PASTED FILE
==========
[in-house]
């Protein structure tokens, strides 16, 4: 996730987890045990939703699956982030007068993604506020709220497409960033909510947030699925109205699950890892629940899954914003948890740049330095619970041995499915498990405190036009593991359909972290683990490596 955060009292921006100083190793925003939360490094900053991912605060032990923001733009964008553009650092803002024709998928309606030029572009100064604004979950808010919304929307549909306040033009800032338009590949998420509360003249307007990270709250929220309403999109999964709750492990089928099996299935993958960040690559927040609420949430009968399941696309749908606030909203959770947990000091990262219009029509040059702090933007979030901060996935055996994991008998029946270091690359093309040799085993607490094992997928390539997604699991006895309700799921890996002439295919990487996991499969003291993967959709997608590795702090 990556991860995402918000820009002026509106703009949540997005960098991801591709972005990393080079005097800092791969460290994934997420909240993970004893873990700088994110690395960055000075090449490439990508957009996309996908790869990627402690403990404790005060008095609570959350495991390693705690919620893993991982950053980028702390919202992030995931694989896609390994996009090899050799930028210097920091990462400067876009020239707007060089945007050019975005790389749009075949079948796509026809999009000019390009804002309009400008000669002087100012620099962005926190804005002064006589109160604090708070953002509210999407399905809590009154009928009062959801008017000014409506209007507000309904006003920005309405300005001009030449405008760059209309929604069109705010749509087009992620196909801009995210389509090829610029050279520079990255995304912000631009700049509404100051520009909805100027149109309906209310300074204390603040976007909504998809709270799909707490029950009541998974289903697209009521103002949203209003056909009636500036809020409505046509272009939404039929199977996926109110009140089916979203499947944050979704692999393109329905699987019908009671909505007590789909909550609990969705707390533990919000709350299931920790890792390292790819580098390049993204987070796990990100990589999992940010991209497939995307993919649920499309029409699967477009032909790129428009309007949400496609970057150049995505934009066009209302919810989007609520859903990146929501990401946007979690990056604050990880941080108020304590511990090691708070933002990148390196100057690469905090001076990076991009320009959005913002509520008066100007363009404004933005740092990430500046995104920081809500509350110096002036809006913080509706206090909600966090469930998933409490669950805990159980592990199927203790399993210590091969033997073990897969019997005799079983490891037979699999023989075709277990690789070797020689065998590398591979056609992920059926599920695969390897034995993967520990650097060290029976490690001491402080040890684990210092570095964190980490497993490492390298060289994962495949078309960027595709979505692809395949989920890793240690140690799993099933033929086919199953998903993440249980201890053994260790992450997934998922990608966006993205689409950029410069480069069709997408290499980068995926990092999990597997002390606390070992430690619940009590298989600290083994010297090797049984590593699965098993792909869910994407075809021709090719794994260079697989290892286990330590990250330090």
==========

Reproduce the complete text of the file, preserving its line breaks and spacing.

[in-house]
């Protein structure tokens, strides 16, 4: 996730987890045990939703699956982030007068993604506020709220497409960033909510947030699925109205699950890892629940899954914003948890740049330095619970041995499915498990405190036009593991359909972290683990490596 955060009292921006100083190793925003939360490094900053991912605060032990923001733009964008553009650092803002024709998928309606030029572009100064604004979950808010919304929307549909306040033009800032338009590949998420509360003249307007990270709250929220309403999109999964709750492990089928099996299935993958960040690559927040609420949430009968399941696309749908606030909203959770947990000091990262219009029509040059702090933007979030901060996935055996994991008998029946270091690359093309040799085993607490094992997928390539997604699991006895309700799921890996002439295919990487996991499969003291993967959709997608590795702090 990556991860995402918000820009002026509106703009949540997005960098991801591709972005990393080079005097800092791969460290994934997420909240993970004893873990700088994110690395960055000075090449490439990508957009996309996908790869990627402690403990404790005060008095609570959350495991390693705690919620893993991982950053980028702390919202992030995931694989896609390994996009090899050799930028210097920091990462400067876009020239707007060089945007050019975005790389749009075949079948796509026809999009000019390009804002309009400008000669002087100012620099962005926190804005002064006589109160604090708070953002509210999407399905809590009154009928009062959801008017000014409506209007507000309904006003920005309405300005001009030449405008760059209309929604069109705010749509087009992620196909801009995210389509090829610029050279520079990255995304912000631009700049509404100051520009909805100027149109309906209310300074204390603040976007909504998809709270799909707490029950009541998974289903697209009521103002949203209003056909009636500036809020409505046509272009939404039929199977996926109110009140089916979203499947944050979704692999393109329905699987019908009671909505007590789909909550609990969705707390533990919000709350299931920790890792390292790819580098390049993204987070796990990100990589999992940010991209497939995307993919649920499309029409699967477009032909790129428009309007949400496609970057150049995505934009066009209302919810989007609520859903990146929501990401946007979690990056604050990880941080108020304590511990090691708070933002990148390196100057690469905090001076990076991009320009959005913002509520008066100007363009404004933005740092990430500046995104920081809500509350110096002036809006913080509706206090909600966090469930998933409490669950805990159980592990199927203790399993210590091969033997073990897969019997005799079983490891037979699999023989075709277990690789070797020689065998590398591979056609992920059926599920695969390897034995993967520990650097060290029976490690001491402080040890684990210092570095964190980490497993490492390298060289994962495949078309960027595709979505692809395949989920890793240690140690799993099933033929086919199953998903993440249980201890053994260790992450997934998922990608966006993205689409950029410069480069069709997408290499980068995926990092999990597997002390606390070992430690619940009590298989600290083994010297090797049984590593699965098993792909869910994407075809021709090719794994260079697989290892286990330590990250330090």